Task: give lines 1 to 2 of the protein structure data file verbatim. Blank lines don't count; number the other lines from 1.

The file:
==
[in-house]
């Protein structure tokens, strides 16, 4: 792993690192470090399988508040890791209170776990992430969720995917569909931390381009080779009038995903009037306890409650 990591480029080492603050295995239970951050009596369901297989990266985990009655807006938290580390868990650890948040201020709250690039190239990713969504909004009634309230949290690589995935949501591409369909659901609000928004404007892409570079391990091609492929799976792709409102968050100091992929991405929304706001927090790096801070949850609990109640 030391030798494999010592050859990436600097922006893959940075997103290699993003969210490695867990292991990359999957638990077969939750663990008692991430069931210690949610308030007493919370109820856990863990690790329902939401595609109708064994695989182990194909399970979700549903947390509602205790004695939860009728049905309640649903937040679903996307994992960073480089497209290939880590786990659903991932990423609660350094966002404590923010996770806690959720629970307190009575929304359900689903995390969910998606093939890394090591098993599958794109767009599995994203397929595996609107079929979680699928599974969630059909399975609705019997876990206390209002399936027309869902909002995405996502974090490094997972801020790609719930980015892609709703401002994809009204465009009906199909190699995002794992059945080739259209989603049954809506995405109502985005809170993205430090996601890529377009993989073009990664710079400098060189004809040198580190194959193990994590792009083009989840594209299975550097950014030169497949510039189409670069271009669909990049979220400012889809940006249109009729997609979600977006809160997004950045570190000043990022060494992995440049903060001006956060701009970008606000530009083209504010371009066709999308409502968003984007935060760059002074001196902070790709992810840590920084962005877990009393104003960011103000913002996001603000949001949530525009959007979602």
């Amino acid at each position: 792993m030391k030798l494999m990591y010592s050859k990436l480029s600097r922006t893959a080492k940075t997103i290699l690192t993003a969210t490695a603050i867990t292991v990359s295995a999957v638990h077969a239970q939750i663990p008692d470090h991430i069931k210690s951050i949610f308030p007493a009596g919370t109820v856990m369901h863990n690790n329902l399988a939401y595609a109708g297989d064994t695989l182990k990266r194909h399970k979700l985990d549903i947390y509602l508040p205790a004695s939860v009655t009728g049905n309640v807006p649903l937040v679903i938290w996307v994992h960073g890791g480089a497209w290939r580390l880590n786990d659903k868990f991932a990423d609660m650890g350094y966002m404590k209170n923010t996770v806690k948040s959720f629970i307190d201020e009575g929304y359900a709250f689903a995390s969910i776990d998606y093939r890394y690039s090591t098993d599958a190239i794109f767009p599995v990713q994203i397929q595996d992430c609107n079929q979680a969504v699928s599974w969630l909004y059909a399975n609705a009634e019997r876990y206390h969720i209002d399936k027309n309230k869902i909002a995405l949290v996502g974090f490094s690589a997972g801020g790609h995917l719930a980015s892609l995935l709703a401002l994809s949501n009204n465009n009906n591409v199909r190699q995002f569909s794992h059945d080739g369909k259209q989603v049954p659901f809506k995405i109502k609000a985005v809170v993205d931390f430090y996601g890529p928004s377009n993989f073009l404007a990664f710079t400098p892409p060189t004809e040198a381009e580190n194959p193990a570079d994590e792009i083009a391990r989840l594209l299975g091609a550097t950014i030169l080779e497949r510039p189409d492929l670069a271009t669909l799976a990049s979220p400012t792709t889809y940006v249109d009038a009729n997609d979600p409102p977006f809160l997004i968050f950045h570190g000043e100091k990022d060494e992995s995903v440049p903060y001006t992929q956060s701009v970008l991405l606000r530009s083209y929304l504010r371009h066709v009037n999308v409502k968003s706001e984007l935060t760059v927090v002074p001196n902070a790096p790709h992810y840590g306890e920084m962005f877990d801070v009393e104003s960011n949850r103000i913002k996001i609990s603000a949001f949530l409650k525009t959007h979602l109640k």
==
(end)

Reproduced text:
[in-house]
């Protein structure tokens, strides 16, 4: 792993690192470090399988508040890791209170776990992430969720995917569909931390381009080779009038995903009037306890409650 990591480029080492603050295995239970951050009596369901297989990266985990009655807006938290580390868990650890948040201020709250690039190239990713969504909004009634309230949290690589995935949501591409369909659901609000928004404007892409570079391990091609492929799976792709409102968050100091992929991405929304706001927090790096801070949850609990109640 030391030798494999010592050859990436600097922006893959940075997103290699993003969210490695867990292991990359999957638990077969939750663990008692991430069931210690949610308030007493919370109820856990863990690790329902939401595609109708064994695989182990194909399970979700549903947390509602205790004695939860009728049905309640649903937040679903996307994992960073480089497209290939880590786990659903991932990423609660350094966002404590923010996770806690959720629970307190009575929304359900689903995390969910998606093939890394090591098993599958794109767009599995994203397929595996609107079929979680699928599974969630059909399975609705019997876990206390209002399936027309869902909002995405996502974090490094997972801020790609719930980015892609709703401002994809009204465009009906199909190699995002794992059945080739259209989603049954809506995405109502985005809170993205430090996601890529377009993989073009990664710079400098060189004809040198580190194959193990994590792009083009989840594209299975550097950014030169497949510039189409670069271009669909990049979220400012889809940006249109009729997609979600977006809160997004950045570190000043990022060494992995440049903060001006956060701009970008606000530009083209504010371009066709999308409502968003984007935060760059002074001196902070790709992810840590920084962005877990009393104003960011103000913002996001603000949001949530525009959007979602």